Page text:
Performers from the Tanzanian troupe ZUZU African Acrobats do a balancing act. (Photo by Chris Savas/

By Hannah E. Jones

For a few thousand local students, the start of this week was a lot more exciting than usual. On Oct. 24, about 5,150 students — including Atlanta Public School’s entire sixth grade — got to see a Tanzanian acrobatic troupe in action at the Cobb Energy Performing Arts Centre. 

(L to R) Amazon Atlanta Head of External Affairs Terreta Rodgers, Cobb Commissioner Jerica Richardson and ArtsBridge Executive Director Jennifer D. Dobbs celebrate the new partnership. (Photo by Chris Savas/

ArtsBridge Foundation, a local STEAM nonprofit, hosted the event in partnership with Amazon, the City of Atlanta Mayor’s Office of Cultural Affairs and the ZUZU African Acrobats.

The ZUZU African Acrobats troupe took the stage to celebrate the Bantu culture of East Africa. Each member of the cast has received special instructions from elders in the Bagamoyo Arts and Cultural Institute to showcase these traditional performances. The cast includes nine acrobats, three dancers and two musicians.

The one-hour show featured unicycle tricks, drums, human pyramids and many gravity-defying tricks with what resembled an oversized hula hoop — all to a soundtrack of children cheering with delight.

The performance is part of ArtBridge’s 2022/23 Field Trip program, curated to expose local students to a variety of STEAM experiences that align with their school’s curriculum. The initiative supports ArtBridge’s overarching goal of expanding arts education experiences for all Georgia students. 

The ArtsBridge team believes that exposure to art, science and different cultures are critical experiences for the younger generations, helping them learn more about the world around them and explore possibilities for their futures. ArtsBridge Executive Director Jennifer D. Dobbs added that for many students, this field trip is their first time visiting a theater.

“During this tough time [of the pandemic], the arts served as really a creative, academic and mental health savior,” Dobbs said. “Yet unfortunately, we’re one of the least funded.”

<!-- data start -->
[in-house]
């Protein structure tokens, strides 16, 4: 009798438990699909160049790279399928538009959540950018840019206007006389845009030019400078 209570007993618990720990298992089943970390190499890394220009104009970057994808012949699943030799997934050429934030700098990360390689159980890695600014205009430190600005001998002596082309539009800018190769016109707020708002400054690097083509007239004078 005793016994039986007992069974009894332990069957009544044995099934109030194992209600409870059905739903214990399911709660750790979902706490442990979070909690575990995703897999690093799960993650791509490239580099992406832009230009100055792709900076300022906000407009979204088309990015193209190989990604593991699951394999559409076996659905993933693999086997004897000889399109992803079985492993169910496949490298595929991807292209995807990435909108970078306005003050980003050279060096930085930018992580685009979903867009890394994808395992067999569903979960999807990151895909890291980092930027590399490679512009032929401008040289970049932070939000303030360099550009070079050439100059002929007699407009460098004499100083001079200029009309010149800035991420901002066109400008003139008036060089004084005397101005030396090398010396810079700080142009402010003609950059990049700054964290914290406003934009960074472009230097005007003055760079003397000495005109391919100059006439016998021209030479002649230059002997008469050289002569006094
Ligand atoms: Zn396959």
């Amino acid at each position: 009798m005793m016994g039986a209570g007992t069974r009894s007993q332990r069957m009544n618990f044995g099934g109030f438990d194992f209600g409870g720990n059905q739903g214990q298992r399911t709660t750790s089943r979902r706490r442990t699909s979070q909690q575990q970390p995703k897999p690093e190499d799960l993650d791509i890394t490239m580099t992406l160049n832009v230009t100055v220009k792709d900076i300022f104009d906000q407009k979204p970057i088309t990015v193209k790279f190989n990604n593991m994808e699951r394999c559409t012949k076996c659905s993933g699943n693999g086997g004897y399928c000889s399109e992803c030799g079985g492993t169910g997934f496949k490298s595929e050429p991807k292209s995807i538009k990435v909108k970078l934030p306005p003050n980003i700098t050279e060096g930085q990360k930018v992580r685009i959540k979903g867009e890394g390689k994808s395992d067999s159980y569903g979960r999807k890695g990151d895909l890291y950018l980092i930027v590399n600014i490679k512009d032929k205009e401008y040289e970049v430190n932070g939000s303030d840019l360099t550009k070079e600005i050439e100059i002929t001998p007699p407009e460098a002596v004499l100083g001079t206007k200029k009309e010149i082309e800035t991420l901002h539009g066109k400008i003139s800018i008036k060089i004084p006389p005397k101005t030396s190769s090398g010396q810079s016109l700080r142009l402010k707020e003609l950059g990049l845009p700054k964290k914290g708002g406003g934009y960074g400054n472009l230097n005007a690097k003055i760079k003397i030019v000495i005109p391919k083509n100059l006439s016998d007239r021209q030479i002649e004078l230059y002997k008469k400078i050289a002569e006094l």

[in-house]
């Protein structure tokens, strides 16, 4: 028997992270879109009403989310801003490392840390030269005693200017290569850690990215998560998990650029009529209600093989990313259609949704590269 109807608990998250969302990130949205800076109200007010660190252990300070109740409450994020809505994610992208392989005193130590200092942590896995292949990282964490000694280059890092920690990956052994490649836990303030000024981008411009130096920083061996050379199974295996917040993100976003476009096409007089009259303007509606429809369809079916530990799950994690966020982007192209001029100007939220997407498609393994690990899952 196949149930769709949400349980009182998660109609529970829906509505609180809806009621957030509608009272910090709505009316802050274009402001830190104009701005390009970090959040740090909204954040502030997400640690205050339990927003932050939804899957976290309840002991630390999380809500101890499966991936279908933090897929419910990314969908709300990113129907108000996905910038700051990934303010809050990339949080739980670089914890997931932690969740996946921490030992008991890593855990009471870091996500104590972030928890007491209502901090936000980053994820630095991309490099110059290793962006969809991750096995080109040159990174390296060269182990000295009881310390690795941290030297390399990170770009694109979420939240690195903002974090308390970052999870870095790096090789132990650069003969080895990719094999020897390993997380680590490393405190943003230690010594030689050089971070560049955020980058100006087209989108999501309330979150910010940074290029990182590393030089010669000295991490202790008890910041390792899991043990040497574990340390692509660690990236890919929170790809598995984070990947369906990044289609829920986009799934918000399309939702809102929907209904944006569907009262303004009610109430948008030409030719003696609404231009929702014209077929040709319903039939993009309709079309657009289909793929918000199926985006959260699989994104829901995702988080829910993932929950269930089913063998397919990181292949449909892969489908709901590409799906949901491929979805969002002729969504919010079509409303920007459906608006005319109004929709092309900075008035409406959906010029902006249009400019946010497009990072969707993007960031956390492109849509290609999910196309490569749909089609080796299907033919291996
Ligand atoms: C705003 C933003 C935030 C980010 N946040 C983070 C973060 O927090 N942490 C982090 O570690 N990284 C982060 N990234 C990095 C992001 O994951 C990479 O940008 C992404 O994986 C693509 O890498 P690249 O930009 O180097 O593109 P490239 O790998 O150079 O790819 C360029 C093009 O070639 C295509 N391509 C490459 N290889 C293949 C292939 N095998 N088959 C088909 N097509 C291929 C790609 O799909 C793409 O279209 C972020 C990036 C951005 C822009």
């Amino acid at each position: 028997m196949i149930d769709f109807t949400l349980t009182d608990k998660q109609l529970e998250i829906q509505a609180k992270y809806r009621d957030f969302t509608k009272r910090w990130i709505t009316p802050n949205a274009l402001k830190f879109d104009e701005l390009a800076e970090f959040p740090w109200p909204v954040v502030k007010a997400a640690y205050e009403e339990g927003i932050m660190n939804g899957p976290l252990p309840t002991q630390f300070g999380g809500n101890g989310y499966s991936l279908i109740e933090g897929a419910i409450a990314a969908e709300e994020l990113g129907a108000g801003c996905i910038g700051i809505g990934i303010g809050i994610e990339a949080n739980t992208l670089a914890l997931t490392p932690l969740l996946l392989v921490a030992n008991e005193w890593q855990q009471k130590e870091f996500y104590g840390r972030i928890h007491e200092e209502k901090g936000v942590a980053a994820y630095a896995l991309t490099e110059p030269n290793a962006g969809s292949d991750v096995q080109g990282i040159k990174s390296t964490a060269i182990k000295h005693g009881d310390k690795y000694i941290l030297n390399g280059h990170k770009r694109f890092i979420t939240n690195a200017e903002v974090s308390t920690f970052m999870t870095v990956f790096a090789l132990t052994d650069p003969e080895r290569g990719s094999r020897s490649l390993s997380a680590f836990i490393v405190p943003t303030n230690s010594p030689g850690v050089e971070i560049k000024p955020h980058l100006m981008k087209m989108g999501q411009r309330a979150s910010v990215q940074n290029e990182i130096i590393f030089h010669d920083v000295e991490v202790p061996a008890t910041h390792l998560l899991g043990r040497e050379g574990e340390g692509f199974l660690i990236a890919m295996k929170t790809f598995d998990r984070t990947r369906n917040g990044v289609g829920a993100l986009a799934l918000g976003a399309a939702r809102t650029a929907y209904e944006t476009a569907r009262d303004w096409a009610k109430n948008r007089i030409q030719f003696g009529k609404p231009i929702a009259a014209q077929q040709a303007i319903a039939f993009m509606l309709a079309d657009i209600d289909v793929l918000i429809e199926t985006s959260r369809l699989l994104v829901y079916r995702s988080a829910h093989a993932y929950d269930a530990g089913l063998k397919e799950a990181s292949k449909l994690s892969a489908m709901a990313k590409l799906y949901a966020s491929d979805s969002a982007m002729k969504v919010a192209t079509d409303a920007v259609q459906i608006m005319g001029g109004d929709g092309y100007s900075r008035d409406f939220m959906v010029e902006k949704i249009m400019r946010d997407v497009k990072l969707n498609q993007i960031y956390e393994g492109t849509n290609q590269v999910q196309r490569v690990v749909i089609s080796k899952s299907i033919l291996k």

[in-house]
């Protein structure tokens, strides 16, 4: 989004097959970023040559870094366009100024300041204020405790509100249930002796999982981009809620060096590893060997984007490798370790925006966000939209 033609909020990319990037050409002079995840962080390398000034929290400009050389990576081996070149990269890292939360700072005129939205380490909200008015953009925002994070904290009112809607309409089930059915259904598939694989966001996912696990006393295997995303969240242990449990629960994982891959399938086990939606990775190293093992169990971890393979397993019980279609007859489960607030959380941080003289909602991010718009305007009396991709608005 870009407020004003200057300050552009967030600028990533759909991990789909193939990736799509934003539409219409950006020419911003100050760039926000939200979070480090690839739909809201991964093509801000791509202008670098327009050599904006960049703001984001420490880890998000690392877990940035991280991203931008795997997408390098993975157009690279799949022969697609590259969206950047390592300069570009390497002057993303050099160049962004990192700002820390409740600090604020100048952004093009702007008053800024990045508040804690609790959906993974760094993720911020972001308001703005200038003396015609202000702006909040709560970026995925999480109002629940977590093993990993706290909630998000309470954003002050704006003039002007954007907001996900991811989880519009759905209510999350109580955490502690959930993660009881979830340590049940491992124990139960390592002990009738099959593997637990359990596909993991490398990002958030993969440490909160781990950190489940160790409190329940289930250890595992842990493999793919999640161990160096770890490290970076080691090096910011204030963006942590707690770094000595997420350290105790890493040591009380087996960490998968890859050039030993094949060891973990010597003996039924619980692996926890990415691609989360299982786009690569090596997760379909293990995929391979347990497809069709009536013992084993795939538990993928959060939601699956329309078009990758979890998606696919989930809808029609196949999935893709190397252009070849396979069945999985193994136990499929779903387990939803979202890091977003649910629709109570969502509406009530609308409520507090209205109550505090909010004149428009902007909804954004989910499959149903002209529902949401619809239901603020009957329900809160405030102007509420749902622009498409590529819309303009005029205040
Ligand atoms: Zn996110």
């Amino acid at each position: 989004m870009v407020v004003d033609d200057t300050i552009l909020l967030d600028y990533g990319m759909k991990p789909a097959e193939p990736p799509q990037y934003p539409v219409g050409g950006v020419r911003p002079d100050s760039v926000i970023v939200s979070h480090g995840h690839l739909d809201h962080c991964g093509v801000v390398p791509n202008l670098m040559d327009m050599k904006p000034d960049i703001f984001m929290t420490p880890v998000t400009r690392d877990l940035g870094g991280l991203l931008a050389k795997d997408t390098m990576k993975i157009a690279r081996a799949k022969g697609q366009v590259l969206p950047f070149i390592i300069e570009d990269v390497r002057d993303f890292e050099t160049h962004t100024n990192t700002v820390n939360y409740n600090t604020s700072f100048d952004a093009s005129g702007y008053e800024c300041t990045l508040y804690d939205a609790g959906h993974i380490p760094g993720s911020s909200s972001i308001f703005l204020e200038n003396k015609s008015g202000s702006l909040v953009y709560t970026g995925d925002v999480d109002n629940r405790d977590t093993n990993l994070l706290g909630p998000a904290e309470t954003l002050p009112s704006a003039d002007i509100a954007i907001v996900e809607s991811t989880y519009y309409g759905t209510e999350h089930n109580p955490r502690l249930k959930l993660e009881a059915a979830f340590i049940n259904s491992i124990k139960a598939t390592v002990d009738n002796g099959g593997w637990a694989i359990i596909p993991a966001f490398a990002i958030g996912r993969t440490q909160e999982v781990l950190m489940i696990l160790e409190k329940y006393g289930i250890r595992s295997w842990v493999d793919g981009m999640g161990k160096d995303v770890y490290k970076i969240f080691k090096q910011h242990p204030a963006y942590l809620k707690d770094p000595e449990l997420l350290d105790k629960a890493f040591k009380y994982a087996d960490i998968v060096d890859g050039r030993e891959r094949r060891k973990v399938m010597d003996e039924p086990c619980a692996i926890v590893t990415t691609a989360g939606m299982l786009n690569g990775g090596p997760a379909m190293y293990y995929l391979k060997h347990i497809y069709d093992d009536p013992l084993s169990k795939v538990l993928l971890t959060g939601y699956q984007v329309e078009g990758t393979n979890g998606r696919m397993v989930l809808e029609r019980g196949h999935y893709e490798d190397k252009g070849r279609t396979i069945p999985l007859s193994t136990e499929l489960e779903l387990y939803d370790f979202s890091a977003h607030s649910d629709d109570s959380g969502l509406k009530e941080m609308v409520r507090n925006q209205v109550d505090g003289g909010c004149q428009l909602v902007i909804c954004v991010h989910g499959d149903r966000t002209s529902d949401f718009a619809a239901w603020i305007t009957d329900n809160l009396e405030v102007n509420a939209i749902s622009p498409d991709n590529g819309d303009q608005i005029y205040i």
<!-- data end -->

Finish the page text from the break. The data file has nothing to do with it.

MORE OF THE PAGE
The Amazon team shared a similar sentiment about the importance of creating these opportunities for local kids.

“We want to contribute to a vibrant Atlanta community and part of that is the arts and arts education,” said Terreta Rodgers, Amazon head of community affairs for the Atlanta region. “The next composer may be sitting in those seats on Monday or the next innovator or inventor. Having the chance to bring students together to experience art is an opportunity we welcome.”

Local elementary and middle school students react to a live performance by the acrobat troupe. (Photo by Chris Savas/

For these metro Atlanta students, the live performance is a great way to learn about a culture that differs from their own.

“These are traditions that have been passed on for generations and it makes East Africans who they are,” said Stephan Huller, ZUZU Acrobats show producer. “They nourish and cultivate their arts because it helps define who they are in an age where everything is plastic and disposable.”

He continued: “[Art] comes from the essence of the human spirit.”

The limbo-like dance shows great contortion abilities. (Photo by Chris Savas/

To ensure these experiences are available to all Georgia youth, the nonprofit offers financial aid for families who need the assistance. Today, 78 percent of all students receive financial subsidies. In addition to the monetary support, the organization helps fund transportation and provides lunch for each student.

“We’re not only trying to assist them with the cost of admission and cost of renting buses and hiring bus drivers, but we’re also trying to help their hunger pangs so that they can feel refreshed and focus on what, for some of them, is a very unique experience,” Dobbs said. “You don’t know how many students come into the building with [an expression of] wonderment.”

While the field trips are meant to be fun, they’re also aligned with the schools’ curricula, allowing the novel experiences to enrich the material taught in the classroom.

“I want the students to come away with an understanding of different music, different dance and African history,” Dobbs said. “We don’t want it to be a day off, but a day where [students] are learning but in a really fun, experiential way. With each field trip, we want them to come away with exposure to a new art form and appreciation of that art form.”

Hannah Jones is a Georgia State University graduate, with a major in journalism and minor in public policy. She began studying journalism in high school and has since served as a reporter and editor for...

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